What is ISO?
ISO (International Organization for Standardization) is the world’s largest developer of voluntary International Standards. International Standards give state of the art specifications for products, services and good practice, helping to make industry more efficient and effective. Developed through global consensus, they help to break down barriers to international trade.
What we do
ISO develops International Standards. We were founded in 1947, and since then have published more than 19 500 International Standards covering almost all aspects of technology and business. From food safety to computers, and agriculture to healthcare, ISO International Standards impact all our lives.
International Organization for Standardization
ISO Central Secretariat
1, ch. de la Voie-Creuse
CH-1211 Geneva 20
Tel. : +41 22 749 01 11
Fax : +41 22 733 34 30
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Looking to get certified?
ISO doesn’t provide certification or conformity assessment. You’ll need to contact an external certification body for that. Read more about certification and how to find a certification body.
We are a network of national standards bodies. These national standards bodies make up the ISO membership and they represent ISO in their country.
More details on our members can be found in the full list of ISO members
ISO is an independent, non-governmental organization made up of members from the national standards bodies of 162 countries. We have a Central Secretariat in Geneva, Switzerland, that coordinates the system.
The ISO story began in 1946 when delegates from 25 countries met at the Institute of Civil Engineers in London and decided to create a new international organization ‘to facilitate the international coordination and unification of industrial standards’. In February 1947 the new organisation, ISO, officially began operations.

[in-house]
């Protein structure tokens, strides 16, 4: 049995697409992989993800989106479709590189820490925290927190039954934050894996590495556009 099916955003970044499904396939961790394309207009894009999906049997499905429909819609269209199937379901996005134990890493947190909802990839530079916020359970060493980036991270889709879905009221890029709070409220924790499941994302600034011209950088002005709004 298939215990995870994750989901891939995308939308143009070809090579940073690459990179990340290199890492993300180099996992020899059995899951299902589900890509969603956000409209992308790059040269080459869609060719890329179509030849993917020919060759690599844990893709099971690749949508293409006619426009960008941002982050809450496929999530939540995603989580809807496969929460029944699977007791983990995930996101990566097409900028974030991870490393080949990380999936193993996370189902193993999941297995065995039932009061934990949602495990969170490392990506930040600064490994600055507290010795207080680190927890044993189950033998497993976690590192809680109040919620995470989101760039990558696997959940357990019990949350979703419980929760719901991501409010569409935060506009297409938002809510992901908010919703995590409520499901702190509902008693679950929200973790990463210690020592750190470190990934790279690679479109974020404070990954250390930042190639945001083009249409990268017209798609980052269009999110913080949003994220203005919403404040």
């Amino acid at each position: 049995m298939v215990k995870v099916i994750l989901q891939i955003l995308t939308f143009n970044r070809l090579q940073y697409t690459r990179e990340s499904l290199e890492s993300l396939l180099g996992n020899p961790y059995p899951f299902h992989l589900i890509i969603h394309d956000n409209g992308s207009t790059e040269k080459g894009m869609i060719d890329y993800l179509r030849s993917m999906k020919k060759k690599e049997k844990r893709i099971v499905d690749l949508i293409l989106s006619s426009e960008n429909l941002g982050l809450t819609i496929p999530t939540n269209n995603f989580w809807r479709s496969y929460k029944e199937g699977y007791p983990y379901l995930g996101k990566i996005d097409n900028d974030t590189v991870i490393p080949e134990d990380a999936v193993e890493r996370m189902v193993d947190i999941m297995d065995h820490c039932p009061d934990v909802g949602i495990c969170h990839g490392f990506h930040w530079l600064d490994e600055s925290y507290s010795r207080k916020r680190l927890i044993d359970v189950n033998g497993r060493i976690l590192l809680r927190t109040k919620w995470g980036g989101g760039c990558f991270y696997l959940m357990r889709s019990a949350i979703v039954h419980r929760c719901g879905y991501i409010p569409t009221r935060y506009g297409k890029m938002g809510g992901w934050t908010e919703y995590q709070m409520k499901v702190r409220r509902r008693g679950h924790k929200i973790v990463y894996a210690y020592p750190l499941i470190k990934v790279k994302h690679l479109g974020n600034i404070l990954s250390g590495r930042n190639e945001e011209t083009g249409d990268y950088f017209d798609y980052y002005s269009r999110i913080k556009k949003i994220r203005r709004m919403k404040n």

Since then,we have published over 19 500 International Standards covering almost all aspects of technology and manufacturing.
Today we have members from 162 countries and 3 368 technical bodies to take care of standard development. More than 150 people work full time for ISO’s Central Secretariat in Geneva, Switzerland.
To find out more about the history of ISO, see our timeline.
Because ‘International Organization for Standardization’ would have different acronyms in different languages (IOS in English, OIN in French for Organisation internationale de normalisation), our founders decided to give it the short form ISO. ISO is derived from the Greek isos, meaning equal. Whatever the country, whatever the language, the short form of our name is always ISO.
Read more about the history of ISO in the bookFriendship Among Equals published to mark ISO’s 50th anniversary.
What are the benefits of ISO International Standards?
ISO International Standards ensure that products and services are safe, reliable and of good quality. For business, they are strategic tools that reduce costs by minimizing waste and errors and increasing productivity. They help companies to access new markets, level the playing field for developing countries and facilitate free and fair global trade.
Our standards are developed by the people that need them, through a consensus process. Experts from all over the world develop the standards that are required by their sector. This means they reflect a wealth of international experience and knowledge.